Usha Bharadwaj has been training over 10 visually impaired children in music since 2006

A post-graduate in music and economics, a gold medal winner in the three-year Sangeetha Vidwan title course, and a topper in the pedagogy course at the Tamilnadu Government Music College, Usha Bharadwaj has been working with Dr. Sunder since 1999, taking care of all the activities of his Freedom Trust.

A practising doctor and performing musician, Sunder, incidentally, is also the convenor of the Chennai chapter of Music Forum, which is set up to spread music appreciation culture among the listeners. The Freedom Trust reaches out to physically-challenged persons, who come from economically backward segment of the society, and helps them with mobility aids and appliances.

Another major activity of the Trust is the Sishupunarjanmam project, which identifies and extends training to exceptionally talented and differently-abled kids in music, drawing and dance. "I have been training over 10 visually impaired children in music since 2006, and I have immensely enjoyed the experience. The children are loving, dedicated and hard working. We always look forward to our Saturday and Sunday classes, which run to over two-to-three hours," says Usha.

Having started from the basics, the children are now at a stage where they can render kritis with perfection, and are being introduced to the creative aspects of music. Usha has two children – flautist Sruthi Sagar and Keerthana, both are disciples of Dr. Sunder. The two are coming up fast in the field of Carnatic music. It is interesting to catch up with Usha. In this interaction, she reveals her passion for Carnatic music, and also the compassionate person in her. Excerpts:

What is the name of your music school?

Sruthi Layam School of Music

Why do you do this?

I have always had a great passion to teach music. It all started when I began assisting my guru Smt. Shanthi Jayaraman, who later became my mother-in-law. I found myself very interested and committed that I spent all my day time in learning and imparting music.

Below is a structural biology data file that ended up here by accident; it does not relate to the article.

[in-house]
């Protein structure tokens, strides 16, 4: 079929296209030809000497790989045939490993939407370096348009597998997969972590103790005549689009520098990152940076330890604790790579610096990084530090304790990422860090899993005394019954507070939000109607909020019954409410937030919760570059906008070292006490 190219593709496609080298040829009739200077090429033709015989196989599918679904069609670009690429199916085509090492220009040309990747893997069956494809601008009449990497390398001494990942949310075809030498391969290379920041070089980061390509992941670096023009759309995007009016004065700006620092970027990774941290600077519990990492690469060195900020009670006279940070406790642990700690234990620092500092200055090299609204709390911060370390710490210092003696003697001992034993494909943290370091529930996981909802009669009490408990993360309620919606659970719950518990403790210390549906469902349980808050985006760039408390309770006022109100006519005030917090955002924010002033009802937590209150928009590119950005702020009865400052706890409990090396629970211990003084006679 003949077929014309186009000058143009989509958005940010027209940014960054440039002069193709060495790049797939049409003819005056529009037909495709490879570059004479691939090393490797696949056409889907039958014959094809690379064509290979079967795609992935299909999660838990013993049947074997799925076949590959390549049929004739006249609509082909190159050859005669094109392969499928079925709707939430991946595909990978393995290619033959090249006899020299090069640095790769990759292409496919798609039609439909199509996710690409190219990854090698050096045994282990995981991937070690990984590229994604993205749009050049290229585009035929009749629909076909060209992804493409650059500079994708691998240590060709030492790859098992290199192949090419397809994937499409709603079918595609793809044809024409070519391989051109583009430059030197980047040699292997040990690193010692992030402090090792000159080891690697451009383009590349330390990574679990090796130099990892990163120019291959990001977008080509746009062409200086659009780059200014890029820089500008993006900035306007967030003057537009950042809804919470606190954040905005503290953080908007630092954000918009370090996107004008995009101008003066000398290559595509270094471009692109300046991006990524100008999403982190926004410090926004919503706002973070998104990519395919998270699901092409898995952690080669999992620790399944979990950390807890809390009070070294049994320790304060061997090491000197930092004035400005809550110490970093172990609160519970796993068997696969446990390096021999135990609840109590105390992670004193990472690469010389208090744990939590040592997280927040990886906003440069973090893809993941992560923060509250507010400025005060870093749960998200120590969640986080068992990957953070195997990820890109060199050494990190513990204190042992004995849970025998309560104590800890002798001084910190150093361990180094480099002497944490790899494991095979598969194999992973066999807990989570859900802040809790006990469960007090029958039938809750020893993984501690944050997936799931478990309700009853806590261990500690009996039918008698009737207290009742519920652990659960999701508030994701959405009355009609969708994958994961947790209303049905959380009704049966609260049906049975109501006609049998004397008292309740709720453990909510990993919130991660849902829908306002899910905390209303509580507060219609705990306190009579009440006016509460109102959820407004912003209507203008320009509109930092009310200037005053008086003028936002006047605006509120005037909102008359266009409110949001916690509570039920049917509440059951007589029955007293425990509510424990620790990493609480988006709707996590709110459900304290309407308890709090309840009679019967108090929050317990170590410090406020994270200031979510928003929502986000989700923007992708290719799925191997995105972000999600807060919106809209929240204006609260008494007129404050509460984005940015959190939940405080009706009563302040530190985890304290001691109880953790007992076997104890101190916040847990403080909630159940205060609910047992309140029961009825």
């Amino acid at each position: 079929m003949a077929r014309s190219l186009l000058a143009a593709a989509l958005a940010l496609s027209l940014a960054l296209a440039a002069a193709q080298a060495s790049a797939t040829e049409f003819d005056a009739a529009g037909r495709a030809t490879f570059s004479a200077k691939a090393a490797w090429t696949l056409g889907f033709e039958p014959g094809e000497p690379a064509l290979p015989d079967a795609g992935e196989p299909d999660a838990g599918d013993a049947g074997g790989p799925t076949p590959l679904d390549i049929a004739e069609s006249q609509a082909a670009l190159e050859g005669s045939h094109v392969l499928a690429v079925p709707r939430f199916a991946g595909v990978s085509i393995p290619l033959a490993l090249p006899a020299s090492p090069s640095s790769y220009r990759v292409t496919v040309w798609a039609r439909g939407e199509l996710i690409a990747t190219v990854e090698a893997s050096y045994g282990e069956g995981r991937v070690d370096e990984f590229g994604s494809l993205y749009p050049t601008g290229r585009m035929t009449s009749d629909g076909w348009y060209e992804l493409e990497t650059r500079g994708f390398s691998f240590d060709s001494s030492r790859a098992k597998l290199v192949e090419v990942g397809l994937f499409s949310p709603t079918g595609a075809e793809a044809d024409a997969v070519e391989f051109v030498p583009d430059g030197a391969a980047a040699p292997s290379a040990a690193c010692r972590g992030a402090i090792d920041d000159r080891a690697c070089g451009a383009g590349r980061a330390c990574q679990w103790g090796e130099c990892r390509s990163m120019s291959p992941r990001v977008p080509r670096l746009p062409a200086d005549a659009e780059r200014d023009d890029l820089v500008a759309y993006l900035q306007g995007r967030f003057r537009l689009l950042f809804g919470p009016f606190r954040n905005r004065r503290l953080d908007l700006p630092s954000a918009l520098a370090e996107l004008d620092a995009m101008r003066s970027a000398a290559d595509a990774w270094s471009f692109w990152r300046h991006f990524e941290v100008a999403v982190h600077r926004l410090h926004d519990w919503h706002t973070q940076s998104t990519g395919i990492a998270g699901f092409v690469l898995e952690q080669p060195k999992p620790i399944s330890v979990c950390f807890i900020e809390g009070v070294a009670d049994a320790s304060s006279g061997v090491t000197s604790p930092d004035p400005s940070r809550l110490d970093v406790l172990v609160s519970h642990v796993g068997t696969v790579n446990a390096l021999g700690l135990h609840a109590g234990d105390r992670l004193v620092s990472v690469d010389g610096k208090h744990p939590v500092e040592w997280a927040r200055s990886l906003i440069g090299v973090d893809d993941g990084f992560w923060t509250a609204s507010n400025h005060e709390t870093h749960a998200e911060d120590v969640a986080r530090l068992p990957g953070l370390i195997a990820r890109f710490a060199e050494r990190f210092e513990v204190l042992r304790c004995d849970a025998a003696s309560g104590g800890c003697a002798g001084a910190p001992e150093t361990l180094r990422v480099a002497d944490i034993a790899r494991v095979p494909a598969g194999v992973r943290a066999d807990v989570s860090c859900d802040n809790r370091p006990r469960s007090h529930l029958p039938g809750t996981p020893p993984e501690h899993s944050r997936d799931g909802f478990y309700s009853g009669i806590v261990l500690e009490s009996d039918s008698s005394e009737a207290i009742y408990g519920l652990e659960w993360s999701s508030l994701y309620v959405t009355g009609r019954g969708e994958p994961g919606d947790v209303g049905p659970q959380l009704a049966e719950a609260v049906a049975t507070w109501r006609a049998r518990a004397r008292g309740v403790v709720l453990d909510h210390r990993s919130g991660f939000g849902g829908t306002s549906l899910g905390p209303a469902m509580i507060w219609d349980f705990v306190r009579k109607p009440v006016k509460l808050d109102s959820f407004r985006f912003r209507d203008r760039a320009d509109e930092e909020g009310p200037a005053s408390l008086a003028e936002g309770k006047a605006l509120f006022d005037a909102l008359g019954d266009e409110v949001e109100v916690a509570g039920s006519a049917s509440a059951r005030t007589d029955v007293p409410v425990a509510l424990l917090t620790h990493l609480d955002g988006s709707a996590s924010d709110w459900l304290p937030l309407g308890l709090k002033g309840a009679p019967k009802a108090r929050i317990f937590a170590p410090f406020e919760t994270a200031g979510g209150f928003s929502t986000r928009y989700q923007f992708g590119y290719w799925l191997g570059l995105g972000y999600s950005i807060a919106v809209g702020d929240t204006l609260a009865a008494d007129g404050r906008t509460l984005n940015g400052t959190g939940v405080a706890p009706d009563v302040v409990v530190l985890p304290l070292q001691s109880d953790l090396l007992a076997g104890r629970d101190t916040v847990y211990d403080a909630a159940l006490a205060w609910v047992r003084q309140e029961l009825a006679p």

How long have you been doing this?

Since 1986

What do you teach them?

It is proper and systematic teaching - from the basics. But I manage to do in batches of different age groups. I was also teaching Veena, and quite a few of my students have come up to concert level.

How many kids are studying?

Currently, there are about 20 students. Out of whom, 10 are visually impaired children. Over the years, I think nothing less than 500 to 600 students would have come and got themselves introduced to our music. I am happy that most of them have come up to kriti level singing, and they continue to sing and teach from wherever they are.

Where is it being run?

The school functions in Kodambakkam.

What has been the response?

The response has been great, I would say. My classes are only on week-ends. I always insist that even during examination times, students should not miss out on their classes. I feel music energises and enlightens them. And, it also enhances their concentration skills.

What is your experience in doing this?

My experience in teaching especially the visually impaired kids has been enthralling. It has been a pleasure teaching them because their aptitude to music is very high. I should mention here that they understand music in a much better way when compared to normal children. An "apaswaram" has never occurred to them!

What are the difficulties in teaching these kids?

Taking down notes is a challenge for them, especially when it comes to notation. Learning a varnam is a challenge for them because of the "karvais" and "swarams" involved. They manage to learn a varnam by sheer memory, and their memory retention is also very good.

What is the support system for you?

As far as teaching the visually impaired children goes, it is being funded by Freedom Trust. The trust was founded by Dr.Sunder in 1997 with an aim to reach out to the physically challenged community. In 2004, we thought that the talents of special children should be tapped and nurtured so that they earn a living for themselves based on their skills.

Thus was born the "Sishupunarjanmam" scheme, which has been spotting talents amongst the differently-abled children, catching them young, and giving them intense training and monthly scholarships as an incentive to learn. Many of our children under this scheme have taken it up as their profession. Sathyanarayana, who was spotted by us in 2004, is now a full time musician who is capable of singing both Carnatic and film songs. He topped his class at The Music Academy where he did his advanced training course.